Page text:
Sudan Social Health Insurance: challenges towards universalaccess to health care

  • Mahgoub Abdelrahim

Student thesis: Phd


The University of ManchesterA thesis submitted by Mahgoub Abdelrahim to The University of Manchester for thedegree of Doctor of Philosophy (PhD) in the Faculty of Humanities July, 2014.Sudan Social Health Insurance: challenges towards universal access to health careTo achieve effective access to health care, countries have adopted various policies toimprove the populations' legitimate right to obtain health care when needed. Socialhealth insurance has been proposed by the WHO as a means to securing sustainableaccess to health care particularly for developing countries. As one of the developingcountries, Sudan launched SHI in 1994; however, population coverage still does notexceed 28.7% of the total population. Given the complexities of access to health carethe issue of achieving universal access by the adoption of SHI is faced with variouschallenges. Recognising the factors that influence an individual's decision to accesshealth care ultimately adds to the success of the policy intervention to meet the statedgoals. In addition, understanding and recognising the households' perspectives andmotives to affiliate with SHI is critical to the success of the devised policy initiative.Therefore, this thesis examines the determinants of both access to health care andenrolment in social health insurance in Sudan. It also examines the implication of theadoption of social health insurance as a means to improving the population's access tohealth care.To achieve the stated objectives the thesis adopted a quantitative crosssectionalstudy design involving a household survey in Kassala State in Sudan. Thehousehold survey (n=560) collected information from 280 voluntary insuredhouseholds as well as 280 uninsured households living in rural and urban areas ofKassala State. The study confirms that both access to health care and voluntaryenrolment in SHI in Sudan are influenced by factors embedded in the Andersen andPenchansky models of access to health care. These factors include the head of thehousehold's; age, place of residence, gender, health status, the number of familymembers, perception about the waiting time to see the doctor, perception about the stafftreatment, the level of knowledge about SHI and the monthly income.The study confirms that SHI does not act directly to improve utilization of health care;instead, its effect is mediated by other factors especially income level. Thus, access tohealth care is not merely the function of the health insurance status of the population;however, together with empowering the household's income level, improving thesupply side of the health delivery system and reducing the gender inequality SHI ismore likely to improve the population's access to health care. In addition, the studyproves that those who are able to pay the health insurance premium and joined thescheme, are either looking for additional value for money (e.g. getting health servicesat a cheap prices) or escaping an escalating cost of health care resulting from personalcostly health status (e.g. chronic illness). Thus, the success of improving voluntaryuptake of SHI depends on adding convincing value for money, raising the people'sawareness about the scheme especially female households, targeting rural residenceespecially those with large family size and otherwise adopting a compulsory enrolmentpolicy.The thesis contributed to knowledge through the development of a single theoreticalframework encompassing both the health seeking behaviour and the adequacy of thehealth delivery system. The theoretical framework not only studied access to healthcare but also the factors that influence enrolment in health insurance. The newconceptual framework and the thesis's policy implications are applicable to developingcountries that adopt SHI and express socioeconomic characteristic and problemsresembling that of Sudan. It is also worth mentioning it is the first study to evaluate theimpact of Sudan SHI in terms of population access to health care.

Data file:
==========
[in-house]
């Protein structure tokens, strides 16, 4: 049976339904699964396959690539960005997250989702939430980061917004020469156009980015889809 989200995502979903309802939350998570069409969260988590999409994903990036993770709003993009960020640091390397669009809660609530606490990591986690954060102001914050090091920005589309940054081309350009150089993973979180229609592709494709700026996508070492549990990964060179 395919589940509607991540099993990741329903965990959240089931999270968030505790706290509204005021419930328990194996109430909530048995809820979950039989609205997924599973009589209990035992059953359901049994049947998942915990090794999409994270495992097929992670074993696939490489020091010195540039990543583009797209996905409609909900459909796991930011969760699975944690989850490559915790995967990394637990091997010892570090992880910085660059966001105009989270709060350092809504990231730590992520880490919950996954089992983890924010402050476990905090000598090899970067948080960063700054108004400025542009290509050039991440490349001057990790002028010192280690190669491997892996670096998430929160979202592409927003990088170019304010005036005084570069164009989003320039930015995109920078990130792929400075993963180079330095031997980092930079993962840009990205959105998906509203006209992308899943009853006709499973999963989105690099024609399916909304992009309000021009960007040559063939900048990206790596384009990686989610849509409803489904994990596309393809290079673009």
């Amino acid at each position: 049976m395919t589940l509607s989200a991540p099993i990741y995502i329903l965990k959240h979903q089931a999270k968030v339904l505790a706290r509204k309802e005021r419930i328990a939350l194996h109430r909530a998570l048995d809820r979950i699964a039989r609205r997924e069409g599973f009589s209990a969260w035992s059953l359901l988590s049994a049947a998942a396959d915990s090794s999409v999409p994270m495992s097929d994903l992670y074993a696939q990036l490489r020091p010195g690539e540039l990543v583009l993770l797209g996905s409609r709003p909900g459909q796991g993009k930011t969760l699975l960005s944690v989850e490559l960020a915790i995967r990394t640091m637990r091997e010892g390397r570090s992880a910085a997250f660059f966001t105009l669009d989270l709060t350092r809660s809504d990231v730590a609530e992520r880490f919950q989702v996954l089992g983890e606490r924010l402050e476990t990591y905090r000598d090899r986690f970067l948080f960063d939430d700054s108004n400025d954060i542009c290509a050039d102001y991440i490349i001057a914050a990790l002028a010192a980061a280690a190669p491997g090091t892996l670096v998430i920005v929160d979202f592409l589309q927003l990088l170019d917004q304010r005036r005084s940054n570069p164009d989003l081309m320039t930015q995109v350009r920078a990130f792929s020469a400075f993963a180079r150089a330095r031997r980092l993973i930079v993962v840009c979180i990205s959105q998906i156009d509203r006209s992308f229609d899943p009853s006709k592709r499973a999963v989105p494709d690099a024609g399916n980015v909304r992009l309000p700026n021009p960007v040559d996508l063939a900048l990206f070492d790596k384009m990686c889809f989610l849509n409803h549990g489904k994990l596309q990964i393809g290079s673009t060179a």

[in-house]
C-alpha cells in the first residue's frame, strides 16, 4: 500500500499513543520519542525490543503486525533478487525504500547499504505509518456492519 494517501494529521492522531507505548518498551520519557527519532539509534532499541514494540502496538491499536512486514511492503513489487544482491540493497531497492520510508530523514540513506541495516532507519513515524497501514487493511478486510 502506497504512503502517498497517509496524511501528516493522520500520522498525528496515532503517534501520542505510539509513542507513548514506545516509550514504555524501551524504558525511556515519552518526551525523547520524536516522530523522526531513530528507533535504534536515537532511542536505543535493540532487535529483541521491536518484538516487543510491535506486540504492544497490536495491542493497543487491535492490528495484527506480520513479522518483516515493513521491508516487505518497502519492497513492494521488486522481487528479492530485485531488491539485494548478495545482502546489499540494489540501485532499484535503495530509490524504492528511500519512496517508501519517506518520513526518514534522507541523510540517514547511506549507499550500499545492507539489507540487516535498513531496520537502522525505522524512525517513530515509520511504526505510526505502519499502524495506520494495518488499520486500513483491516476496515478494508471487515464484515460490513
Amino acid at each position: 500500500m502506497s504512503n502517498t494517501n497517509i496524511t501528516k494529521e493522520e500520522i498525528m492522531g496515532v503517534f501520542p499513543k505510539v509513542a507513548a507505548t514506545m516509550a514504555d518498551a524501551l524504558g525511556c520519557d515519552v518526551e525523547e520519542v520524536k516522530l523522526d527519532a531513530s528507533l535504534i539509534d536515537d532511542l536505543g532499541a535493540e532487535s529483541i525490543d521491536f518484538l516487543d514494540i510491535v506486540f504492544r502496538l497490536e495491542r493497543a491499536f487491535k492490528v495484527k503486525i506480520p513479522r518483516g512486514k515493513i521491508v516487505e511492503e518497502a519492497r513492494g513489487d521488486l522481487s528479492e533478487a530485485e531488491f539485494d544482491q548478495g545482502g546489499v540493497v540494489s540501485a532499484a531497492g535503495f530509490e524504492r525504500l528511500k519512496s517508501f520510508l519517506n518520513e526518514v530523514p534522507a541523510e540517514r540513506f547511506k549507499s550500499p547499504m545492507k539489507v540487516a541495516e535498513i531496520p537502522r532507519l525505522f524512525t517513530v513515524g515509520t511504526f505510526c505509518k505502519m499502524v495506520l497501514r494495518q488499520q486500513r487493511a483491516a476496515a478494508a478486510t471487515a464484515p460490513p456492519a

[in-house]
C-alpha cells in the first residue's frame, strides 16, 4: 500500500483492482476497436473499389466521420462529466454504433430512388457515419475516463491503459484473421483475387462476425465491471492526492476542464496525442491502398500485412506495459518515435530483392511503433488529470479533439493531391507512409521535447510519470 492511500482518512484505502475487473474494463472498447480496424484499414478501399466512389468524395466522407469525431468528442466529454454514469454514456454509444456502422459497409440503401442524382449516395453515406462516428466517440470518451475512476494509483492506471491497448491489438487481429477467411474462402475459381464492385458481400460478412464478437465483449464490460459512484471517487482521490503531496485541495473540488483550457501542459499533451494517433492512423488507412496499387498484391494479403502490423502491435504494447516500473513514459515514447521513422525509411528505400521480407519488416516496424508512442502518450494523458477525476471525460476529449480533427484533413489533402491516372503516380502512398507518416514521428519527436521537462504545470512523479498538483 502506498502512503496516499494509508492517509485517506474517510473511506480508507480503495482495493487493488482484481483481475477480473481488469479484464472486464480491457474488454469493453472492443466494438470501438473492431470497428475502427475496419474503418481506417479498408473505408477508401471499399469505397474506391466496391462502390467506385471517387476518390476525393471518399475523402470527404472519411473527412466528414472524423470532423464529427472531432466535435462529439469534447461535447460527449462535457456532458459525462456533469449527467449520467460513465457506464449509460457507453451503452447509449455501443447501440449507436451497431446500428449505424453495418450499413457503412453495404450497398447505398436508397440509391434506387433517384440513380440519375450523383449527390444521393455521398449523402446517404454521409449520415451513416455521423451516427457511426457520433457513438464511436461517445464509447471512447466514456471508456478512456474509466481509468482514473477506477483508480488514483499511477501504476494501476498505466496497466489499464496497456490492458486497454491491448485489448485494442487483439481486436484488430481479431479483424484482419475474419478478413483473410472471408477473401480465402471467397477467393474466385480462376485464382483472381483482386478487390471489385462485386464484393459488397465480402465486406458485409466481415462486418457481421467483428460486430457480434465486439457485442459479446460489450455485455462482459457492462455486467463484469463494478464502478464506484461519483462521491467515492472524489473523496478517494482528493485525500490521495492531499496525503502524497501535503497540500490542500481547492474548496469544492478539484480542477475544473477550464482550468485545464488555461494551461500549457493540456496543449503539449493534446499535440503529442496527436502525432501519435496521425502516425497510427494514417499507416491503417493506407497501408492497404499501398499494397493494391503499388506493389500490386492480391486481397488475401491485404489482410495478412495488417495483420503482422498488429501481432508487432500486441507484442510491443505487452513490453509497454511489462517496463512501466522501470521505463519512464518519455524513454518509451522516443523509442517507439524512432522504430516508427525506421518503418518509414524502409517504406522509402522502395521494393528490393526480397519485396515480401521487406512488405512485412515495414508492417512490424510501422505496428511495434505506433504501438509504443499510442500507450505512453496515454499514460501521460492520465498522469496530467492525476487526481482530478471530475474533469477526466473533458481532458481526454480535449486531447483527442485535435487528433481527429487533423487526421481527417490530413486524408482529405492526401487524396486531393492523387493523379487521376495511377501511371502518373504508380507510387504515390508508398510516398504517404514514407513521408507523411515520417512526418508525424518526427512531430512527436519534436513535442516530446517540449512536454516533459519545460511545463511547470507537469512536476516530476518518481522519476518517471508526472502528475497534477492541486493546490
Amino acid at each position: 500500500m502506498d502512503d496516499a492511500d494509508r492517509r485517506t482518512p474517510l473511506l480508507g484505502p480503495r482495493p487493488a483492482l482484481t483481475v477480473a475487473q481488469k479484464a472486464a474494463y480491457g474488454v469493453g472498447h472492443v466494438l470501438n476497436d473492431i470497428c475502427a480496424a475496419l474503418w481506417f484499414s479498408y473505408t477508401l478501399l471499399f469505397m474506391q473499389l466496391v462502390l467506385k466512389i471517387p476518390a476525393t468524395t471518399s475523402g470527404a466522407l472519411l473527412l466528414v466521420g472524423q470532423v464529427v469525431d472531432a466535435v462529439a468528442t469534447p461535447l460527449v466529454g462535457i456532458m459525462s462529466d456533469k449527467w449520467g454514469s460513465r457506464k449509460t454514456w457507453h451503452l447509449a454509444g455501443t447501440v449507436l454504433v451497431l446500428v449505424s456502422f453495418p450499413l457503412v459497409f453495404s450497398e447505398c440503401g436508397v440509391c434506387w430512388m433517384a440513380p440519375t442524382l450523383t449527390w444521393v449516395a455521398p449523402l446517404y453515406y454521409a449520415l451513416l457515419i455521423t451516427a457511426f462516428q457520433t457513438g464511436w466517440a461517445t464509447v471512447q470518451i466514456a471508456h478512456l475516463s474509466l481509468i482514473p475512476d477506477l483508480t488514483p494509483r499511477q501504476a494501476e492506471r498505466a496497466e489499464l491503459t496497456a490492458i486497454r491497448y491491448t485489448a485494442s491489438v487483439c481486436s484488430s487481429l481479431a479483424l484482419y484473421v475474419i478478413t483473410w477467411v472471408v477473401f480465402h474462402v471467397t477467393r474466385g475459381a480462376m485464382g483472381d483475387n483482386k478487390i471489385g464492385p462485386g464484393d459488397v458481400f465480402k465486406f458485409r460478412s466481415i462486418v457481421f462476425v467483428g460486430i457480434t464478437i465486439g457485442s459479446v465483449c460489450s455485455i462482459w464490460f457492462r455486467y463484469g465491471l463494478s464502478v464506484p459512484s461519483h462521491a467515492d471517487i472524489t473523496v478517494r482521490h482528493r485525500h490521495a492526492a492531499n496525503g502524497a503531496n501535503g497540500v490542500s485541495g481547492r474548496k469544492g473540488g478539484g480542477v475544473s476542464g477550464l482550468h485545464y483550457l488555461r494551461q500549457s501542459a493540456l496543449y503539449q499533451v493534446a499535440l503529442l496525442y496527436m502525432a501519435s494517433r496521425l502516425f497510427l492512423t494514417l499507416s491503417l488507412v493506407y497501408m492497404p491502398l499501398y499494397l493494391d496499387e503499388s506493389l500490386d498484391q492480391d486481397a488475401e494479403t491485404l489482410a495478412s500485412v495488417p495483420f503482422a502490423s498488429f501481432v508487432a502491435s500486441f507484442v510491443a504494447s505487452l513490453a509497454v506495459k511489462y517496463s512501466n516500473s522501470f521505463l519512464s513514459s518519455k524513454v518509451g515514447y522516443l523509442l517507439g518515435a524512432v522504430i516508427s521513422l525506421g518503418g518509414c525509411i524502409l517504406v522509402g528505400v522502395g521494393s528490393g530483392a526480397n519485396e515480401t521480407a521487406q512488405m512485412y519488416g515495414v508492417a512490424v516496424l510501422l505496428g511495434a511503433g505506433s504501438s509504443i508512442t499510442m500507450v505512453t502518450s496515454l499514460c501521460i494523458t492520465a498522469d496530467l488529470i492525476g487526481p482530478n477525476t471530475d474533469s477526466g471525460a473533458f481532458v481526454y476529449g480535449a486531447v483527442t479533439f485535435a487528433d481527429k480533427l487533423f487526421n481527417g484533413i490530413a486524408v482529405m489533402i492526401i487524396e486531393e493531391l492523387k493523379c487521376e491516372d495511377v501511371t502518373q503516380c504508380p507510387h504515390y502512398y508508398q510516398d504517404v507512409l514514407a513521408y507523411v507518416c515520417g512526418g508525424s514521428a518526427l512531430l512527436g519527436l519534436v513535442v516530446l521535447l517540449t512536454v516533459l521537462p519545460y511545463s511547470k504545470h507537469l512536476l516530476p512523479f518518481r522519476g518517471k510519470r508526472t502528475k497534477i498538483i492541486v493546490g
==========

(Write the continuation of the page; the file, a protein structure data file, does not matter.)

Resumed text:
Date of Award31 Dec 2014
Original languageEnglish
Awarding Institution
  • The University of Manchester

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